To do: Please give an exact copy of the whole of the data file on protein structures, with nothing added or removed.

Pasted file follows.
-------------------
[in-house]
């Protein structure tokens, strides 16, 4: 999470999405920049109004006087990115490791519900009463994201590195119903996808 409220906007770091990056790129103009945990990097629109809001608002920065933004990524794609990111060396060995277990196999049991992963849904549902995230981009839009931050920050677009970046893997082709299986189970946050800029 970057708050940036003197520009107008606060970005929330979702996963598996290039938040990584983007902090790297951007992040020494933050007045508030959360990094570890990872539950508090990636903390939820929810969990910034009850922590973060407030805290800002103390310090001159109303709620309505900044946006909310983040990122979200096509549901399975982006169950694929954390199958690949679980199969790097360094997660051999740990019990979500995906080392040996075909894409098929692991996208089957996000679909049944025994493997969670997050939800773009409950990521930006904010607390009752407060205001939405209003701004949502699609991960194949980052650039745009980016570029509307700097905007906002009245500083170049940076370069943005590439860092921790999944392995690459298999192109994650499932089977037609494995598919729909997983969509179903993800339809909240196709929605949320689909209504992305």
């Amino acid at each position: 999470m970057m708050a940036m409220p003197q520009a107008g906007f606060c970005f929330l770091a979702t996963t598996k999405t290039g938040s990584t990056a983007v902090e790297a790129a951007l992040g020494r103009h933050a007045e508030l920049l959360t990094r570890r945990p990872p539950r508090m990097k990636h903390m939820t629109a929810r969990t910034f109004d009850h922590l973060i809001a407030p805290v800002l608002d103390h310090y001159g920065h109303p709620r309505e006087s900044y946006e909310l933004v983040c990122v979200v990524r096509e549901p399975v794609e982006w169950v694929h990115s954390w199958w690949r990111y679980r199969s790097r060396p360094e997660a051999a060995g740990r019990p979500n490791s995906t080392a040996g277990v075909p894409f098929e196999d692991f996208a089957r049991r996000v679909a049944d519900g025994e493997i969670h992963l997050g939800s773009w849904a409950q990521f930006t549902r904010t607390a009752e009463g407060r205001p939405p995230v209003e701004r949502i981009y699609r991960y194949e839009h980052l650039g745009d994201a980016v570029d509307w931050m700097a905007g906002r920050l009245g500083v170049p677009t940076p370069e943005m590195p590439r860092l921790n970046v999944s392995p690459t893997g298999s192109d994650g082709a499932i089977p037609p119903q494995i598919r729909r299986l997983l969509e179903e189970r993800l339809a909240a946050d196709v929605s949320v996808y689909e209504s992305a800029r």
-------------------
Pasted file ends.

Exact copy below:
[in-house]
């Protein structure tokens, strides 16, 4: 999470999405920049109004006087990115490791519900009463994201590195119903996808 409220906007770091990056790129103009945990990097629109809001608002920065933004990524794609990111060396060995277990196999049991992963849904549902995230981009839009931050920050677009970046893997082709299986189970946050800029 970057708050940036003197520009107008606060970005929330979702996963598996290039938040990584983007902090790297951007992040020494933050007045508030959360990094570890990872539950508090990636903390939820929810969990910034009850922590973060407030805290800002103390310090001159109303709620309505900044946006909310983040990122979200096509549901399975982006169950694929954390199958690949679980199969790097360094997660051999740990019990979500995906080392040996075909894409098929692991996208089957996000679909049944025994493997969670997050939800773009409950990521930006904010607390009752407060205001939405209003701004949502699609991960194949980052650039745009980016570029509307700097905007906002009245500083170049940076370069943005590439860092921790999944392995690459298999192109994650499932089977037609494995598919729909997983969509179903993800339809909240196709929605949320689909209504992305």
């Amino acid at each position: 999470m970057m708050a940036m409220p003197q520009a107008g906007f606060c970005f929330l770091a979702t996963t598996k999405t290039g938040s990584t990056a983007v902090e790297a790129a951007l992040g020494r103009h933050a007045e508030l920049l959360t990094r570890r945990p990872p539950r508090m990097k990636h903390m939820t629109a929810r969990t910034f109004d009850h922590l973060i809001a407030p805290v800002l608002d103390h310090y001159g920065h109303p709620r309505e006087s900044y946006e909310l933004v983040c990122v979200v990524r096509e549901p399975v794609e982006w169950v694929h990115s954390w199958w690949r990111y679980r199969s790097r060396p360094e997660a051999a060995g740990r019990p979500n490791s995906t080392a040996g277990v075909p894409f098929e196999d692991f996208a089957r049991r996000v679909a049944d519900g025994e493997i969670h992963l997050g939800s773009w849904a409950q990521f930006t549902r904010t607390a009752e009463g407060r205001p939405p995230v209003e701004r949502i981009y699609r991960y194949e839009h980052l650039g745009d994201a980016v570029d509307w931050m700097a905007g906002r920050l009245g500083v170049p677009t940076p370069e943005m590195p590439r860092l921790n970046v999944s392995p690459t893997g298999s192109d994650g082709a499932i089977p037609p119903q494995i598919r729909r299986l997983l969509e179903e189970r993800l339809a909240a946050d196709v929605s949320v996808y689909e209504s992305a800029r």